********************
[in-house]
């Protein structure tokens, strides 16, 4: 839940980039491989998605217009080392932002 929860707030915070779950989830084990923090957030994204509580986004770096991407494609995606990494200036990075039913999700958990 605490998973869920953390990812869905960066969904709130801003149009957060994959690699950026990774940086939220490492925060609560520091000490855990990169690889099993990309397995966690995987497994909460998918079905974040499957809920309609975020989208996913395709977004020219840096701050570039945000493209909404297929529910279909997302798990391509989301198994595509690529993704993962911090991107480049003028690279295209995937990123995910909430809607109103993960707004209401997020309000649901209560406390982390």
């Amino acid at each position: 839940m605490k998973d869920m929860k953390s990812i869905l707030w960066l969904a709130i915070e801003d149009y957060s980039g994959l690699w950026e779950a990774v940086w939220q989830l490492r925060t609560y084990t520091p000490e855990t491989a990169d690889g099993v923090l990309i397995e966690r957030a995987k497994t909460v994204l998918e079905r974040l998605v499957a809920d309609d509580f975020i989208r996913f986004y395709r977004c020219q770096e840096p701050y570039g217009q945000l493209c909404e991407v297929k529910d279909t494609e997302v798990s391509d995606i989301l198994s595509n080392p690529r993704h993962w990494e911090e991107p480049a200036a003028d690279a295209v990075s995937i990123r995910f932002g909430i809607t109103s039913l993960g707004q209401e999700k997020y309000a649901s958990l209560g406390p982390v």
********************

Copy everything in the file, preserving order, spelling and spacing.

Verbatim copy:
[in-house]
């Protein structure tokens, strides 16, 4: 839940980039491989998605217009080392932002 929860707030915070779950989830084990923090957030994204509580986004770096991407494609995606990494200036990075039913999700958990 605490998973869920953390990812869905960066969904709130801003149009957060994959690699950026990774940086939220490492925060609560520091000490855990990169690889099993990309397995966690995987497994909460998918079905974040499957809920309609975020989208996913395709977004020219840096701050570039945000493209909404297929529910279909997302798990391509989301198994595509690529993704993962911090991107480049003028690279295209995937990123995910909430809607109103993960707004209401997020309000649901209560406390982390």
């Amino acid at each position: 839940m605490k998973d869920m929860k953390s990812i869905l707030w960066l969904a709130i915070e801003d149009y957060s980039g994959l690699w950026e779950a990774v940086w939220q989830l490492r925060t609560y084990t520091p000490e855990t491989a990169d690889g099993v923090l990309i397995e966690r957030a995987k497994t909460v994204l998918e079905r974040l998605v499957a809920d309609d509580f975020i989208r996913f986004y395709r977004c020219q770096e840096p701050y570039g217009q945000l493209c909404e991407v297929k529910d279909t494609e997302v798990s391509d995606i989301l198994s595509n080392p690529r993704h993962w990494e911090e991107p480049a200036a003028d690279a295209v990075s995937i990123r995910f932002g909430i809607t109103s039913l993960g707004q209401e999700k997020y309000a649901s958990l209560g406390p982390v």